Slavery in “The Civil War” Film by Ken Burns

The documentary created by Ken Burns about the civil war is primarily striking with the scale of the work done. Research, studying the materials, and documents, finding photos, and finally presenting the results to the audience – these aspects I find most impressive not only in the last episode but also in the entire series. They are crucial because the knowledge base, interpretation, and presentation influence how people understand such an important event as the Civil War. The final ninth episode concludes the series with a story about what happened after the end of hostilities. Despite the considerable work done by the film crew, some aspects, in my opinion, are not sufficiently covered.

The advantages of the episode are creating an atmosphere and accurate transmission of events. They contribute to the immersion of viewers in the film and enhance the impressions received from it. For example, Lincoln’s death was presented not only through a statement of facts but also by recording events. In terms of content, simultaneously, I consider the film’s last minutes devoted to the war’s consequences to be the most significant. They determine the meaning of events, and the analysis of the effects makes the audience think about modern society’s nature. For instance, slaves officially became free people, but they did not receive the freedom they expected. However, the film devotes too little time to discussion of these topics, downplaying their significance. Burns (1990) emphasizes the emotions, impressions, and memories of events’ contemporaries. As a result, the film lacks the analysis and opinion of historians. The reason for the shortage is that the film is aimed at a broad audience.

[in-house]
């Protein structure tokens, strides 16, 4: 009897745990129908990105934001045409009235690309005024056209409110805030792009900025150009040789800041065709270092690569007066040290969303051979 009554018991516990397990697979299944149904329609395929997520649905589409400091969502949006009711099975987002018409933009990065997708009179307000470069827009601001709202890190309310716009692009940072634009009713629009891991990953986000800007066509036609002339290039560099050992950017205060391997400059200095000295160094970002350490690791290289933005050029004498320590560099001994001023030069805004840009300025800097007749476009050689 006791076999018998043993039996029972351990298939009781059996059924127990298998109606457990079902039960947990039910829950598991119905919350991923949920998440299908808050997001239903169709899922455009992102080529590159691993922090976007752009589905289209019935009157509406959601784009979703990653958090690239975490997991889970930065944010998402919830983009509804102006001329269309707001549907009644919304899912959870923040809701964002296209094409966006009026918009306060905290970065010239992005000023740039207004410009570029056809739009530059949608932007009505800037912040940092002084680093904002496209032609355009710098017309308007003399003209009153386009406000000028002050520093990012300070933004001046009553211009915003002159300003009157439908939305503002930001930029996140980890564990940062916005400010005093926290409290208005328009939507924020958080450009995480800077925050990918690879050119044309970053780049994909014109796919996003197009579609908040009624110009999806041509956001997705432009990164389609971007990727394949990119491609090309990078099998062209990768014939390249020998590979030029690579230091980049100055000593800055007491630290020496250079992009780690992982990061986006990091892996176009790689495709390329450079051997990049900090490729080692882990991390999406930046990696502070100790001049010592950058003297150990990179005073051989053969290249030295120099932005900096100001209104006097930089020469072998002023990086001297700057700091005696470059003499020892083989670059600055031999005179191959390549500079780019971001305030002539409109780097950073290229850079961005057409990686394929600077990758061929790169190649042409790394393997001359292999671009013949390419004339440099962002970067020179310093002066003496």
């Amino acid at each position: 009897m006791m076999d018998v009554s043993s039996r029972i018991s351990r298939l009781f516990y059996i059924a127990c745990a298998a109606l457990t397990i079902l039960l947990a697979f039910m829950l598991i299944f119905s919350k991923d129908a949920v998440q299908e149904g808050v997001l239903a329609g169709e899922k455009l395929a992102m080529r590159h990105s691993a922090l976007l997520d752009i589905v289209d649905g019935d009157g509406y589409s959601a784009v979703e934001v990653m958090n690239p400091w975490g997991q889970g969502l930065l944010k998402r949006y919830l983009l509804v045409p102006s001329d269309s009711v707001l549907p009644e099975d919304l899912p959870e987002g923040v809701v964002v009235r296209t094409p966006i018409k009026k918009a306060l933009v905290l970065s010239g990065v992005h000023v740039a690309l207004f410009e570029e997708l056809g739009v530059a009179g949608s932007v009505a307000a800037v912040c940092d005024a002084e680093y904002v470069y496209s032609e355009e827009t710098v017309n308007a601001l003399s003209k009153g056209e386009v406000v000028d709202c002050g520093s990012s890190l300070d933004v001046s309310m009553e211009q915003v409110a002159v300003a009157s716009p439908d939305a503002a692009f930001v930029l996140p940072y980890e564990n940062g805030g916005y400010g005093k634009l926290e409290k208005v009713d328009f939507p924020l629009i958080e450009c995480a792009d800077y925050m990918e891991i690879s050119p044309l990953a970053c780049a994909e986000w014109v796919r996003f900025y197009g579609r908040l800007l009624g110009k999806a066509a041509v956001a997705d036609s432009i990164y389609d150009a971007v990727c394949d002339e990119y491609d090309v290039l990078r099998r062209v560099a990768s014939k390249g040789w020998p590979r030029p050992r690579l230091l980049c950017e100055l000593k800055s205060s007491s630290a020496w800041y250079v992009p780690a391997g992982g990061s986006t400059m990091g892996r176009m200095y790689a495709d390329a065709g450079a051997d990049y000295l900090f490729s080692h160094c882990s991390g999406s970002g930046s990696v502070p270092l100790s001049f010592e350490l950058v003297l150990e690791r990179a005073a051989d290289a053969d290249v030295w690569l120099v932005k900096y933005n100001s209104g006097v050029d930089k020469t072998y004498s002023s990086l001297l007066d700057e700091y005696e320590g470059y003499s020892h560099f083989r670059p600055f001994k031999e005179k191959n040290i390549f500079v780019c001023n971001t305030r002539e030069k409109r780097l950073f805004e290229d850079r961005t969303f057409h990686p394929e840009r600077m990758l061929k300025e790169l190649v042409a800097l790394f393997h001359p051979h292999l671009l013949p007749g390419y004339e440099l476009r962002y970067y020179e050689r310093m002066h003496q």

Even in that short time devoted to the consequences of the Civil War, the watched episode helped to slightly contextualize the studied materials, particularly concerning the impact on modern people. The events themselves were decisive in American society’s formation, and the understanding of memories demonstrates what this influence was. Moreover, the Burns vision presented in the film indicates that the problem of slavery is still underestimated by a broad audience. Thus, although the film has educational significance, it should be watched and evaluated critically.


Burns, K. (1990). The Civil War [TV series]. PBS.

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